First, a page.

High school level research

Yesterday I gave an invited lecture to a local high school on Artificial Intelligence. After the lecture, three students came to ask me if it was possible to make a robot that would love a human.

That was not the only question, of course. I was asked about robot emotions, robot animals, flying robots, etc. One student asked my favorite SF books, which made me quite happy. The most “technical” question came from a student who asked me to detail how AI is used to detect spam mail.

These students reminded me why I started to study CS, artificial intelligence, and genetic algorithms in the first place. Robotics was for my generation what the Space Race was for the previous one. My first PhD proposal was on trying to teach robots to learn from the example of other robots, using ants and children as inspiration.

Since entering academia (even though I’m still strictly on the kid’s side of that pool), I’ve been bombarded from all sides with “grown up” talk. Scientific rigour, chinese rooms, mathematical correctness, publish or perish, statistical models, tenure committees, patents, liabilities, reviews, peer reviews, proper academic writing style, critical thinking, no free lunch, practical applications, etc etc.

Most of these concepts are important, some critically so. Still none of it was what put me where I am today. And none of it will bring those kids into the fold.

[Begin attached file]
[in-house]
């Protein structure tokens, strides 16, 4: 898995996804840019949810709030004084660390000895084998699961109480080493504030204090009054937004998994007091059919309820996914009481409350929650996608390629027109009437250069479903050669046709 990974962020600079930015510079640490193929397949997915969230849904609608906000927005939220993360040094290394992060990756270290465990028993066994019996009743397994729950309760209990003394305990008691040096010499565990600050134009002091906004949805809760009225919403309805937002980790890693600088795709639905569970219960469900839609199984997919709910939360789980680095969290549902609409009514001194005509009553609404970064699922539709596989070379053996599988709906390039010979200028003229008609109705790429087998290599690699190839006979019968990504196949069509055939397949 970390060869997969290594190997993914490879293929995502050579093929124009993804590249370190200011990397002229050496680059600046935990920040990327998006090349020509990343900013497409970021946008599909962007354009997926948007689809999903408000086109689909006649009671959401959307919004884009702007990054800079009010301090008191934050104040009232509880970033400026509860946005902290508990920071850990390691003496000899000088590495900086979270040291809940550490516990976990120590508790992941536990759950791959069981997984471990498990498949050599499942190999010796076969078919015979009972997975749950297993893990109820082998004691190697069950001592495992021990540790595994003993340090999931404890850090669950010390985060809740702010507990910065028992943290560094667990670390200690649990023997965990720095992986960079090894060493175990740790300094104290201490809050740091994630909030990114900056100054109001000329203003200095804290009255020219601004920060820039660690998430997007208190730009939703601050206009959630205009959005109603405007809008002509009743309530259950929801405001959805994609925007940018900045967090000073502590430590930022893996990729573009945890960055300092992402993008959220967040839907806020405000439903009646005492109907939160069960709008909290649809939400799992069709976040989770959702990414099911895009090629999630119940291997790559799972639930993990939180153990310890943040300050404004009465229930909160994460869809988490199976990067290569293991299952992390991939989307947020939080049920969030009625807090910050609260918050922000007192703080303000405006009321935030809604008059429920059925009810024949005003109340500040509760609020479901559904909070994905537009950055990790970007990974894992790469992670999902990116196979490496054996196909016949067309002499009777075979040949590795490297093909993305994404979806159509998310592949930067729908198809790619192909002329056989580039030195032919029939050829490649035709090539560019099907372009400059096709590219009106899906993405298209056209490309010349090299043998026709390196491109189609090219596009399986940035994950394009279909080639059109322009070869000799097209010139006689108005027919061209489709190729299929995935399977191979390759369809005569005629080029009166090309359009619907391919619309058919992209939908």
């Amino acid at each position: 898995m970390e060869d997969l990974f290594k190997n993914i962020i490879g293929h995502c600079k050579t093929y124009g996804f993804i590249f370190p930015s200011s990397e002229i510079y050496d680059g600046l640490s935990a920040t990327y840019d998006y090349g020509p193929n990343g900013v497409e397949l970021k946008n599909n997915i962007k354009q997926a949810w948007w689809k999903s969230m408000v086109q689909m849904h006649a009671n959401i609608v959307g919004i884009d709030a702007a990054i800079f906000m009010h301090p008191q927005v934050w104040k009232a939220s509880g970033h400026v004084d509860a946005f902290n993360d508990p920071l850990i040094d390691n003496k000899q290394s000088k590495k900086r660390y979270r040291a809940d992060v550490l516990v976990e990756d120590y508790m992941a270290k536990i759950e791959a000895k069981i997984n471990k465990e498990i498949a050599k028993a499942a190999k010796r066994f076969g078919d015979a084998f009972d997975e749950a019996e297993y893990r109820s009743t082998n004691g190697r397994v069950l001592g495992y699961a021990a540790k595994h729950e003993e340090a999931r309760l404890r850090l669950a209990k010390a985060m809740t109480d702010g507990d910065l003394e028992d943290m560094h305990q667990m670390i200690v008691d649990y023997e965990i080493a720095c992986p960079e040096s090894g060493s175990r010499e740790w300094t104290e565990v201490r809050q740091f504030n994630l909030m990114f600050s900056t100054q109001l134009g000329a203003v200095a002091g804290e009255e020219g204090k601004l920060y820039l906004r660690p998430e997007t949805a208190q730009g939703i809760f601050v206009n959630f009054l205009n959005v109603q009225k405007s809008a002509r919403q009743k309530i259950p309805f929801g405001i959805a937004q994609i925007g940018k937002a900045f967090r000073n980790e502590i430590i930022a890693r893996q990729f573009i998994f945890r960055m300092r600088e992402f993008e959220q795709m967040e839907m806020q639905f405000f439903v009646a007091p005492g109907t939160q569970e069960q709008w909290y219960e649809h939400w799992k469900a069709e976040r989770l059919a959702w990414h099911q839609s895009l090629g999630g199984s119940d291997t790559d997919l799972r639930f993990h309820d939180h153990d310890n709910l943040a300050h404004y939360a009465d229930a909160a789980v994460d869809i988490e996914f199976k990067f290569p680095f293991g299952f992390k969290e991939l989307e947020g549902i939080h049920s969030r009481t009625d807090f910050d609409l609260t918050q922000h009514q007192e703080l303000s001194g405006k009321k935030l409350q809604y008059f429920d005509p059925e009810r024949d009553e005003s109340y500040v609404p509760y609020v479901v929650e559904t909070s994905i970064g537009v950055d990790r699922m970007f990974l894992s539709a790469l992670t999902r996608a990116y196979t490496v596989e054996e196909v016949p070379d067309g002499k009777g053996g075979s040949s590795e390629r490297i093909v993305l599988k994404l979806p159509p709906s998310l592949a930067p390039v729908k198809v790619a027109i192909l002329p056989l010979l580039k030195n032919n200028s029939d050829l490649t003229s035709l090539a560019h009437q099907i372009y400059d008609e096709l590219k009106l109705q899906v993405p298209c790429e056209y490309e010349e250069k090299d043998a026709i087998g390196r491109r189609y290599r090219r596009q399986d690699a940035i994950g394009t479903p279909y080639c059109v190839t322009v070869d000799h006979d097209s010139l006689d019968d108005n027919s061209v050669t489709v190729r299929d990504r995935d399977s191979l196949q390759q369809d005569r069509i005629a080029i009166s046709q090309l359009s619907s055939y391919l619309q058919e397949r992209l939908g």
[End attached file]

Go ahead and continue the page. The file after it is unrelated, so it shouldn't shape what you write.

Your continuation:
Recently I’ve been feeling disheartened with research in general. That might be because it has been a long time since I let myself consider my SF daydreams as legitimate research ideas. The other day I was thinking about a Shadowrun-lile PAN controlled by intelligent agents. I immediatelly filled it in as a “personal project”. Why not as a research subject? Because it didnt fit the mold I had made for “worthy of proper scientific investigation”.

That is bullshit. And up until now, it had influenced the way that I thought about my research work. As the high school kids asked me about flying robots and loving robots, I asked myself – why did I just spend 15 minutes in my talk explaining the difference between Weak and Strong AI? Why didn’t I just talk about this instead? When I told them about my favorite GA anedocte, he literally braced himself against a table in excitement.

Next time I give a High School talk, the title won’t be “Introduction to AI research”, it will be “Why I fuckin love AI”.

Maybe my next academic research plan should have the same title.

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